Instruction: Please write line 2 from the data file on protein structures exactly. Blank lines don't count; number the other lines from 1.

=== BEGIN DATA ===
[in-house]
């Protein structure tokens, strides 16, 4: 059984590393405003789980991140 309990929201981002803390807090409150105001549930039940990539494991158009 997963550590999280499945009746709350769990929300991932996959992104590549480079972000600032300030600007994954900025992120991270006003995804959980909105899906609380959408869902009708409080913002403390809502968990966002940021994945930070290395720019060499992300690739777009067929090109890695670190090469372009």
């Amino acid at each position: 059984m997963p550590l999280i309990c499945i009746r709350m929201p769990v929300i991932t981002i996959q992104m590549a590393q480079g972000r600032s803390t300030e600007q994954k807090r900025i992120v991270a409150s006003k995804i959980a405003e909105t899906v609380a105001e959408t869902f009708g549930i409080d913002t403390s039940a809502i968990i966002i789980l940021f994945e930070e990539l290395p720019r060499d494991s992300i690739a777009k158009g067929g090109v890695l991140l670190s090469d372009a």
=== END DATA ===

């Protein structure tokens, strides 16, 4: 059984590393405003789980991140 309990929201981002803390807090409150105001549930039940990539494991158009 997963550590999280499945009746709350769990929300991932996959992104590549480079972000600032300030600007994954900025992120991270006003995804959980909105899906609380959408869902009708409080913002403390809502968990966002940021994945930070290395720019060499992300690739777009067929090109890695670190090469372009």